United Nations News Center
July 8, 2014
8 July 2014 – While countries in West Africa are trying to promote development and consolidate democracy, they continue to face daunting challenges such as transnational organized crime and growing terrorist activities, the top United Nations official in the region told the Security Council today, while also warning of the increasing threat the Boko Haram crisis poses to Nigeria.
Said Djinnit, the Secretary-General’s Special Representative for West Africa, added that the UN Office for West Africa (UNOWA), which he heads, has been trying to sensitize regional leaders to the need for “decisive concerted efforts” to fight these threats to regional security and stability.
Of great concern, he said as he presented the Secretary-General’s latest report on developments in the region, is the potential for recruitment of unemployed youth by organised criminal networks in the region.
“It is essential that West African countries close ranks and establish effective strategic and operational cooperation mechanisms to address this threat which runs the risk of destabilizing the whole Sahara-Sahel region from the Atlantic to the Indian oceans,” he stated. “Their efforts should be strongly backed by the rest of the international community and the United Nations.”
Next year will be a crucial one on the democratic front, Mr. Djinnit noted, pointing out that no less than five crucial elections will be organized in 2015, including in Côte d'Ivoire, Burkina Faso, Guinea, Niger and Nigeria.
These polls, he added, will be held often in “highly polarized societies and within a context of deep political divides and controversies related to ongoing or potential initiatives to amend constitutional provisions related to presidential term limits.”
UNOWA will continue to work closely with the Economic Community of West African States (ECOWAS) and other stakeholders to assist in efforts to prevent political differences from developing into violent crises and in providing electoral assistance towards consolidating democracy in the region, the envoy said.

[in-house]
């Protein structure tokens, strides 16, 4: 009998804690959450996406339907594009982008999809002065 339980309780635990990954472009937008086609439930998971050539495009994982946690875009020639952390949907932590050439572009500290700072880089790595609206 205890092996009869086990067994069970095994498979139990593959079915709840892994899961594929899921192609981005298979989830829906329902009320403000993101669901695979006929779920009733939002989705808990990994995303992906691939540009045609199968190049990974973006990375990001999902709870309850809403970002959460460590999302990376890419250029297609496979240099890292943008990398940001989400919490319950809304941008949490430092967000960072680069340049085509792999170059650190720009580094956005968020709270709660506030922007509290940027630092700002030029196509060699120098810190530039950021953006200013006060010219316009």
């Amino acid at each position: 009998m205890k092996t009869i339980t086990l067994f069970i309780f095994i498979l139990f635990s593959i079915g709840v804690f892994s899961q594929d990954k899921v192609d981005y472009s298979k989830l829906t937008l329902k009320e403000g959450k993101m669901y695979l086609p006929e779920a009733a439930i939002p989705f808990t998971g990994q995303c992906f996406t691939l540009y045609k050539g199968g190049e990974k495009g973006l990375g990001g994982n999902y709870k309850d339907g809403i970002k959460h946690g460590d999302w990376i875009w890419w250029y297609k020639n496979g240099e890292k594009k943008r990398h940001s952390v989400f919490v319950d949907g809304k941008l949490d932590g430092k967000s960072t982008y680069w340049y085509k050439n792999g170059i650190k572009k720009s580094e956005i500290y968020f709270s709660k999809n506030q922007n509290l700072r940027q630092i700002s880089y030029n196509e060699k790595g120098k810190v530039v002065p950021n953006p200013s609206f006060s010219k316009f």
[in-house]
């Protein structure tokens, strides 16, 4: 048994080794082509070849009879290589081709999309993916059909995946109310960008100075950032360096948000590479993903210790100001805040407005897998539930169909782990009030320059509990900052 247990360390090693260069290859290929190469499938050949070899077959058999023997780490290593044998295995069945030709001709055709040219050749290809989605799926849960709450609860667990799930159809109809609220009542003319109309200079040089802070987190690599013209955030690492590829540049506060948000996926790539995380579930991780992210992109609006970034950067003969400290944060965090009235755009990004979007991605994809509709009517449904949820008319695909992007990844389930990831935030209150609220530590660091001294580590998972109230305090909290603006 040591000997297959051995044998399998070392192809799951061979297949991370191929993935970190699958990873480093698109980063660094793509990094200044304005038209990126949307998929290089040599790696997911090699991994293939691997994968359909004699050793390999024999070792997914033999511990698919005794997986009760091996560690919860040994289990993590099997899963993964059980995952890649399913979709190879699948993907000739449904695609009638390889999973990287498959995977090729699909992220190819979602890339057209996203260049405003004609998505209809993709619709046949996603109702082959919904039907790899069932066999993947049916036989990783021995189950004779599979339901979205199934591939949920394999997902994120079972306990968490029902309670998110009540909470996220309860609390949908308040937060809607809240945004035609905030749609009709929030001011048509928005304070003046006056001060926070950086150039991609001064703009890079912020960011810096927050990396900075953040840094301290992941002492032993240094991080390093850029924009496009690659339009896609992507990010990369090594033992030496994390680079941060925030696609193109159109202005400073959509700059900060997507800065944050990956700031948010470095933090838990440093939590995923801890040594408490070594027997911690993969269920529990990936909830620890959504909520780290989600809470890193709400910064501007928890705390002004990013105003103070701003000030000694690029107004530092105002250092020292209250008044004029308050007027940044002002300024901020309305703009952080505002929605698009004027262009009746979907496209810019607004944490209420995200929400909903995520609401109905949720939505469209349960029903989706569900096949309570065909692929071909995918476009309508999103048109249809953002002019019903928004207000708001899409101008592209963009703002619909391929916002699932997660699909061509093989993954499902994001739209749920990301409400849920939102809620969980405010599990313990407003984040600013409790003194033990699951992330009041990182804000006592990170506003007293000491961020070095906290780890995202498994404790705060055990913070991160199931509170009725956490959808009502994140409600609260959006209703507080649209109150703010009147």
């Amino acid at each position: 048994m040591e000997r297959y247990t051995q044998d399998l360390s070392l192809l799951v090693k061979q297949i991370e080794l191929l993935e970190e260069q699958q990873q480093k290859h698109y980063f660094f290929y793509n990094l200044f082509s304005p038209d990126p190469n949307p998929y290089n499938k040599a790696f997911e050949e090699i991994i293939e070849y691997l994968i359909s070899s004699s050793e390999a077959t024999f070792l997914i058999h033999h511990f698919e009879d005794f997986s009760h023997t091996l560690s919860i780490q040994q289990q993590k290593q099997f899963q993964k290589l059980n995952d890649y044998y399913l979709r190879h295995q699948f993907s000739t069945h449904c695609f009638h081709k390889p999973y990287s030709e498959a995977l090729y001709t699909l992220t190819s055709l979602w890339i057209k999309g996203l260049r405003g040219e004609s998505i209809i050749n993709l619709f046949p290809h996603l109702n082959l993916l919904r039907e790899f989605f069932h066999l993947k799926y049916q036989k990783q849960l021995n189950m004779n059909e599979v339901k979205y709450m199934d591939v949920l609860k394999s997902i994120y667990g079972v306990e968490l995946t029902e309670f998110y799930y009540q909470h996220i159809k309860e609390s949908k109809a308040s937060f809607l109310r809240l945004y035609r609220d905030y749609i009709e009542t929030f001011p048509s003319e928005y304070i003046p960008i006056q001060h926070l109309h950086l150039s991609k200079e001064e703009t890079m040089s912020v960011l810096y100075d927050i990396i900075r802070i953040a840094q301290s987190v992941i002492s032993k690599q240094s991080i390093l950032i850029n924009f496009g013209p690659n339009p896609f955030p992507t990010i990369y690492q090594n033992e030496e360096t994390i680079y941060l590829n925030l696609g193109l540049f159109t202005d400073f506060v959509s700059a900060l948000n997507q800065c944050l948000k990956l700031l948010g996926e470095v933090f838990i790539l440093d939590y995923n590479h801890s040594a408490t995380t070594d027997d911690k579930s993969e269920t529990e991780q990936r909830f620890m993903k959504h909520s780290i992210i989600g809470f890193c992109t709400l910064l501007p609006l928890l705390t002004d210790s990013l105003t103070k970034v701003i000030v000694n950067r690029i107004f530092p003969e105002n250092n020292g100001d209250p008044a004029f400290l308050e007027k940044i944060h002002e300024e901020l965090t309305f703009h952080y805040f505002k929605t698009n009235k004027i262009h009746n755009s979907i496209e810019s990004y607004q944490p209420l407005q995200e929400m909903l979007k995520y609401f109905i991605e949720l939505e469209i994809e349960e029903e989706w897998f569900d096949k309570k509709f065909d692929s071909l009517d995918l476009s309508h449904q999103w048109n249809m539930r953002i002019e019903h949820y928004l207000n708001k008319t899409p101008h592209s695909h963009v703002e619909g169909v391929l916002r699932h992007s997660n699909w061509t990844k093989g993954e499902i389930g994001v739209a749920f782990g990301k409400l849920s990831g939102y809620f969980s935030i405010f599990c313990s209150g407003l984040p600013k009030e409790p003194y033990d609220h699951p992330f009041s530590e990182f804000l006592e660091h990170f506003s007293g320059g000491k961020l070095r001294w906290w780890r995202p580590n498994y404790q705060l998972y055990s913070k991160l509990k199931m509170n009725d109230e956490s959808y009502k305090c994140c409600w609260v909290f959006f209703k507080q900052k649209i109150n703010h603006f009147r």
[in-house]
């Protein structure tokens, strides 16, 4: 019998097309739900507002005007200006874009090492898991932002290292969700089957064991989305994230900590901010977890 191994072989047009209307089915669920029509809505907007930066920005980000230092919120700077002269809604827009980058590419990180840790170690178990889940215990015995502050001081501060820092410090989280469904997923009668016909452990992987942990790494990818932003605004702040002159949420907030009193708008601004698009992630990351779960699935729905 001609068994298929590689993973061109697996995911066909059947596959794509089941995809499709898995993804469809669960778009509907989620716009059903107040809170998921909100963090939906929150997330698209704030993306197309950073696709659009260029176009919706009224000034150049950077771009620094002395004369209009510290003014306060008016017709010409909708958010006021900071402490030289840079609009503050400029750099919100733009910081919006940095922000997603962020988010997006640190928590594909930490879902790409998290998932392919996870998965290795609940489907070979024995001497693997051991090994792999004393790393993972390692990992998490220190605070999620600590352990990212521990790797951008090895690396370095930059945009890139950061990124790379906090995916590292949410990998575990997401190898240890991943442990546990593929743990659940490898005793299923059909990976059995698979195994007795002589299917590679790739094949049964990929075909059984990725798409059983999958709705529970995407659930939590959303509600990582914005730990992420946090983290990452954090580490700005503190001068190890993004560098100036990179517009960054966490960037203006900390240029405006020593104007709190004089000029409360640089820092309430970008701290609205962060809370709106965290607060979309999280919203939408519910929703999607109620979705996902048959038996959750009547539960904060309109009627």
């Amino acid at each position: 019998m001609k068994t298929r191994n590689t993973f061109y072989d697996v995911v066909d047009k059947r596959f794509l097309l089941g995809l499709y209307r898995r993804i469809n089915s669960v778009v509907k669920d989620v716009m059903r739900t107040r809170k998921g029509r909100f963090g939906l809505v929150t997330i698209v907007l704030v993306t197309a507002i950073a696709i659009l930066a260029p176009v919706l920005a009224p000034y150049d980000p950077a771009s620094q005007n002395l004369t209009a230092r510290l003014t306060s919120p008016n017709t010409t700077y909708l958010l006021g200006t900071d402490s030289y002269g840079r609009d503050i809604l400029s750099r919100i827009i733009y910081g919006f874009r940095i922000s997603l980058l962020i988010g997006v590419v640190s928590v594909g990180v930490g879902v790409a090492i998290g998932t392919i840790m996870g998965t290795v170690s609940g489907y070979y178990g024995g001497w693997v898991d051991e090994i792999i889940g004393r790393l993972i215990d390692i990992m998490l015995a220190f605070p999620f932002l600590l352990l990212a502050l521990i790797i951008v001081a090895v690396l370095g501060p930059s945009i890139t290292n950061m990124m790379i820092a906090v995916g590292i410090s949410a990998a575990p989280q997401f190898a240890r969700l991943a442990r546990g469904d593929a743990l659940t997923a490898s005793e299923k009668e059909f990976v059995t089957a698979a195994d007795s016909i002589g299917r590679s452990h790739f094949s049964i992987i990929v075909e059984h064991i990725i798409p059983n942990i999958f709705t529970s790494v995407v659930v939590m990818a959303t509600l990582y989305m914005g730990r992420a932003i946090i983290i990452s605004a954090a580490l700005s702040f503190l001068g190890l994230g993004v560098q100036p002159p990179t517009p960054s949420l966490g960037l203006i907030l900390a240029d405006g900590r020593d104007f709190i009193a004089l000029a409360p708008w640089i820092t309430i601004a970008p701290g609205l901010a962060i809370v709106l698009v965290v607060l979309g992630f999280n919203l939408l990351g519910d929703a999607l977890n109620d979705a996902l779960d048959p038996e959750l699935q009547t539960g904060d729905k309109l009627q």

“Indeed, in view of the prevailing fragility in the region, every effort should be made to ensure that democracy and stability are pursued with equal commitment, as they are mutually reinforcing.”
In addition to these challenges, the West African region is also currently struggling to respond to a deadly pandemic caused by the Ebola virus. The outbreak identified in February in the south-eastern region of Guinea has rapidly spread to Liberia and Sierra Leone.
“While significant progress in efforts to contain the outbreak of the disease has been recorded, a relapse has been noted in the last few weeks, with the risk of further spread within the region,” Mr. Djinnit reported.
According to the UN World Health Organization (WHO), there have been at least 759 infections and 467 deaths related to the disease since February.
“It is important that the international community pays due attention and support to this epidemic which is adding to many other challenges to stability in the region,” the envoy stressed.
In the context of the growing insecurity in the Sahel, Mr. Djinnit said the situation in Nigeria remains of “great concern.” Despite efforts by the Nigerian Government, the school girls abducted by the insurgent group Boko Haram from Chibok in April remain in captivity.
While efforts to obtain their safe release are ongoing, he said the level of violence against civilians in Nigeria continues to escalate, resulting in significant displacement in the north of the country.
“It is disheartening to note that within the last two weeks at least 18 attacks attributed to Boko Haram have been conducted, resulting in the tragic deaths of innocent civilians and displacement of peoples. The Boko Haram crisis is now affecting security in the sub-region,” he stated.
“With the growing insecurity in the northeast of the country, coupled with increasing political tensions and divisions in the lead up to the 2015 general elections, Nigeria is at a crossroads,” said Mr. Djinnit. “It is therefore critical, in my view, that the Council members continue to lend their support to efforts and initiatives aimed at preserving stability in the country.
“All efforts should be made to address the insurgency and insecurity in Nigeria, which has over the past few decades played a prominent role in the maintenance of regional and global peace and security. The present situation also underscores the paramount need for the Nigerian political class to forge a unified stand in confronting the persisting insecurity.”